As I have experienced, you may want to separate your snake plant from its roots when the snake plant is overgrown. Sometimes, separating the plants from the roots is quite a good way to address the root-bound condition of the snake plants. 

How To Do:

First, gently remove the snake plant from its container. If the plant feels stuck in the pot, use your fingers to tap around the pot to loosen the soil. 

Once you remove the plant, clean up the soil as much as you can. Inspect the root system of your snake plant and try to identify whether there is any natural separation between them. That will be where you will separate your plants from their roots. 

Now make cuts between each division point. I generally suggest trimming away any overgrown leaves, dead roots, or foliage from the divided halves as required. 

One more important thing, 

While cutting, you must ensure that you do not damage or make a deep cut on any healthy part in either of the snake plant sections. 

For having clean cuts, here are some of my tips for you-

  1. While cutting, you should do it at an angle instead of a straight cut. You know it will offer more surface area for the growth of the roots of each division of your snake plant.
  2. Ensure that each divided part of the snake plant has enough healthy roots and foliage attached. It will optimize the success rate and the chance of the survival of the parts when they are divided.
  3. If you want, although not necessary, you can try to keep both halves of the snake plant symmetrical so that they look good in their new homes.  

You can also take a look at the below video for this matter.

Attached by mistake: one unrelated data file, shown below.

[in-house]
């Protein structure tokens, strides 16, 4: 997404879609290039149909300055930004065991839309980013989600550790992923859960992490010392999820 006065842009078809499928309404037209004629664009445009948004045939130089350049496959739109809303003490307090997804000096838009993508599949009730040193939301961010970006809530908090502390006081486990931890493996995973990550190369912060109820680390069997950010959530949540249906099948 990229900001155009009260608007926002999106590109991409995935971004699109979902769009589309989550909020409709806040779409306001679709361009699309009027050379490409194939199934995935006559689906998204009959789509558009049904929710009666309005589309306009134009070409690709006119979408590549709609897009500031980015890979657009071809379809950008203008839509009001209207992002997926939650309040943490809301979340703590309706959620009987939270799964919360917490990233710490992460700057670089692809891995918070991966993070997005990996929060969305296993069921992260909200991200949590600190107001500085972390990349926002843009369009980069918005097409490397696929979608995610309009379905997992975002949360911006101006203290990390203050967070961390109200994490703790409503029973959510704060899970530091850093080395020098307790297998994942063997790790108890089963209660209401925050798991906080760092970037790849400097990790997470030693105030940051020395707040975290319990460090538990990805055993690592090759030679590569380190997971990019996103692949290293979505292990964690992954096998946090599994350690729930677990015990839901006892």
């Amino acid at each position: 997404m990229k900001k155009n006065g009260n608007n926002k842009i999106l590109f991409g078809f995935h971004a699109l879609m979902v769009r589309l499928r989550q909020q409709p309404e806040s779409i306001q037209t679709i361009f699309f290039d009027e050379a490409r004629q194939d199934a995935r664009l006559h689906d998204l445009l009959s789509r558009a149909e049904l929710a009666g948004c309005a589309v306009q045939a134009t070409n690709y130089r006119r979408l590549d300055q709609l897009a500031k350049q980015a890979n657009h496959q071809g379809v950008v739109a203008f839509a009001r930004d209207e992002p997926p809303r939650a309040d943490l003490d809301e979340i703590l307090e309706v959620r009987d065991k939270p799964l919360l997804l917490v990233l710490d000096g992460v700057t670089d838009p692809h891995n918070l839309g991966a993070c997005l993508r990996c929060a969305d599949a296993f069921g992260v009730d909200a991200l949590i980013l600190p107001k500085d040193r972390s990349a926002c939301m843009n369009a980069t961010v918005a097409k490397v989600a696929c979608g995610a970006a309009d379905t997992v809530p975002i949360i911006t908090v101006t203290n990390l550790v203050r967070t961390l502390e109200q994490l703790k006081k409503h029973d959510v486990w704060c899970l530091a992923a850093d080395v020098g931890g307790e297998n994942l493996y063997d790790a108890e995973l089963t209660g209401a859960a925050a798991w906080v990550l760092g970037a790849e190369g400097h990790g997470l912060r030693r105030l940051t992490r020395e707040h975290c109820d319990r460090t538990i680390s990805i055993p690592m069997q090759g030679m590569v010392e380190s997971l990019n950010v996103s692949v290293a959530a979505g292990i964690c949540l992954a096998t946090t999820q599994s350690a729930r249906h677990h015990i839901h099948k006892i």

Care Guidance Of Separated Snake Plants

Do you think that just dividing your snake plant and replanting them into another pot will be enough to get the perfect result that you want?

Obviously no! 

In that case, you will need to ensure proper care and maintenance of your tiny lovely plant. Just follow these-

  1. Ensure The Right Environment
  2. Choose The Right Potting
  3. Avoid Overwatering
  4. Fertilization

Ensure The Right Environment 

Generally, snake plants need fast-draining soil, and bright and indirect light to thrive in. So, after separating your snake plant, you need to ensure the right environment for them. 

For instance, I always prefer window areas that receive bright, indirect light when placing my newly separated snake plant pups. But in case you lack the proper light in your room, you can even use grow lights or artificial lighting to provide the need as an alternative. 

[Tips: Avoid harsh afternoon sun and cold drafts that can scorch your leaves

Choose The Right Potting 

This is the most essential factor you need to consider to ensure the best growth of your snake plant cuttings after separation. 

Always try to choose pots with enough drainage holes to allow excess water to drain out freely. Even with the proper drainage holes,  if your pot is too small for the root mass, it won’t allow proper drainage, leading to your soil being overly moist which causes root rot.